Aminoglutethimide

Cytadren® (Other Names)

About This Drug

Aminoglutethimide is a drug that blocks the production of certain hormones in your body that are increased in some cancers. It is given orally (by mouth).

Possible Side Effects

  • Nausea
  • Decreased appetite (decreased hunger)
  • Feeling dizzy
  • Extreme tiredness or feeling sleepy
  • Rash

Note: Not all possible side effects are included above.

Warnings and Precautions

  • Effects on the adrenal glands. Some hormones will not be produced. Your doctor may prescribe replacement steroids.
  • Low blood pressure. Your doctor will check your blood pressure as needed.
  • Changes in your liver function - your liver function will be checked as needed.

Important Information

  • Do not drink alcohol while taking this drug.
  • This drug may impair your ability to drive or use machinery. Use caution and tell your nurse or doctor if you feel dizzy, very sleepy, and/or experience low blood pressure.

How to Take Your Medication

  • Swallow the medicine whole. Do not chew, break or crush it.
  • Missed dose: If you vomit or miss a dose, take your next dose at the regular time. Do not take 2 doses at the same time.
  • Storage: Store this medicine in the original container at room temperature. Discuss with your nurse or your doctor how to dispose of unused medicine.

Treating Side Effects

  • Manage tiredness by pacing your activities for the day. Be sure to include periods of rest between energy-draining activities.
  • To help with nausea and vomiting, eat small, frequent meals instead of three large meals a day. Choose foods and drinks that are at room temperature. Ask your nurse or doctor about other helpful tips and medicine that is available to help or stop lessen these symptoms.
  • To help with decrease appetite, eat small, frequent meals.
  • Eat high caloric food such as pudding, ice cream, yogurt and milkshakes.
  • If you get a rash do not put anything on it unless your doctor or nurse says you may. Keep the area around the rash clean and dry. Ask your doctor for medicine if your rash bothers you.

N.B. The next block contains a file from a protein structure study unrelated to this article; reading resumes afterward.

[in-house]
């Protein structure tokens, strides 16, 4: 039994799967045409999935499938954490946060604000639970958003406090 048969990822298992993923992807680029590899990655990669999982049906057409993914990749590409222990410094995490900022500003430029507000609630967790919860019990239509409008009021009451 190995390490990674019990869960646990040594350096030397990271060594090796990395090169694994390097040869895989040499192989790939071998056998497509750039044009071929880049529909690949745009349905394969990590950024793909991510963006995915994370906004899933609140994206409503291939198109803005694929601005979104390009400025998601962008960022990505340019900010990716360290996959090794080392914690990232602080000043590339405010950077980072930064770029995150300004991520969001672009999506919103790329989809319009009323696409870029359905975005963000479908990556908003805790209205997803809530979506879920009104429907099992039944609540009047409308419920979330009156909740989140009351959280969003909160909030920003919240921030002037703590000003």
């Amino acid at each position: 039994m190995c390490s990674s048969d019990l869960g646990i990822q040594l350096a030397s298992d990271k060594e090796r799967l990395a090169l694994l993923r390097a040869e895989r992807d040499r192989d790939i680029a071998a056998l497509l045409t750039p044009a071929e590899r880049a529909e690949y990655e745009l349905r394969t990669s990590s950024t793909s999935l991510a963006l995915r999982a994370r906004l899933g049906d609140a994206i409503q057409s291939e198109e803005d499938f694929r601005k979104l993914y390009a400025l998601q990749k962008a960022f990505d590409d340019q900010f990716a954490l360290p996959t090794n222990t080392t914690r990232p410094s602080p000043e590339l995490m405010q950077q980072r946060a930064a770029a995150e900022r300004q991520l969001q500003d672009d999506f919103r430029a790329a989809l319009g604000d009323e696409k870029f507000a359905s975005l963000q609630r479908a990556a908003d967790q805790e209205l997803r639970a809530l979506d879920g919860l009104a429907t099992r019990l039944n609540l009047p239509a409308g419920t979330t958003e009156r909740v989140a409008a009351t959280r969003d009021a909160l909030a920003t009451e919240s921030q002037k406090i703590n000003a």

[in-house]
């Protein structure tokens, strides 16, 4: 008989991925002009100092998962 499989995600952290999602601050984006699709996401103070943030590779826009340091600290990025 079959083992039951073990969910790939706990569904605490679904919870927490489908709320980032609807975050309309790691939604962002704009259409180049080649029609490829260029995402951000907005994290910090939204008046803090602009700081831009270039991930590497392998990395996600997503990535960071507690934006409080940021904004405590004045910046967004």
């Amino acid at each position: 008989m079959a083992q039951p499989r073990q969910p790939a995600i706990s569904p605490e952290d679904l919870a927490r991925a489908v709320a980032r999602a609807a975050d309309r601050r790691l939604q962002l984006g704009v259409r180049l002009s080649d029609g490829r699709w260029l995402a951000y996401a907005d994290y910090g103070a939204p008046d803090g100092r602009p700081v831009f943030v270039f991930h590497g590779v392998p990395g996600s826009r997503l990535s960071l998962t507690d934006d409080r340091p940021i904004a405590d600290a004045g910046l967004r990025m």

Food and Drug Interactions

  • There are no known interactions of aminoglutethimide with food.
  • This drug may interact with other medicines.
  • The safety and use of dietary supplements and alternative diets are often not known. Using these might affect your cancer or interfere with your treatment.
  • Until more is known, you should not use dietary supplements or alternative diets without your cancer doctor's help. Tell your doctor and pharmacist about all the medicines and dietary supplements (vitamins, minerals, herbs and others) that you are taking at this time. 

When to Call the Doctor

Call your doctor or nurse if you have any of these symptoms and/or any new or unusual symptoms:

  • Lasting loss of appetite or rapid weight loss of five pounds in a week
  • Feeling dizzy or lightheaded
  • Fatigue that interferes with your daily activities
  • Feeling that your heart is beating in a fast or not normal way (palpitations)
  • Nausea that stops you from eating or drinking and/or is not relieved by prescribed medicines
  • Throwing up more than 3 times a day
  • Signs of possible liver problems: dark urine, pale bowel movements, bad stomach pain, feeling very tired and weak, unusual itching, or yellowing of the eyes or skin
  • If you think you are pregnant or may have impregnated your partner

Reproduction Warnings

  • Pregnancy warning: This drug may have harmful effects on the unborn baby. For this reason, be sure to talk with your doctor if you are pregnant or planning to become pregnant while receiving this drug. Let your doctor know right away if you think you may be pregnant or may have impregnated your partner.
  • Breastfeeding warning: It is not known if this drug passes into breast milk. For this reason, women should talk to their doctor about the risks and benefits of breast feeding during treatment with this drug because this drug may enter the breast milk and cause harm to a breast feeding baby.
  • Fertility warning: Human fertility studies have not been done with this drug. Talk with your doctor or nurse if you plan to have children.

Revised September 2017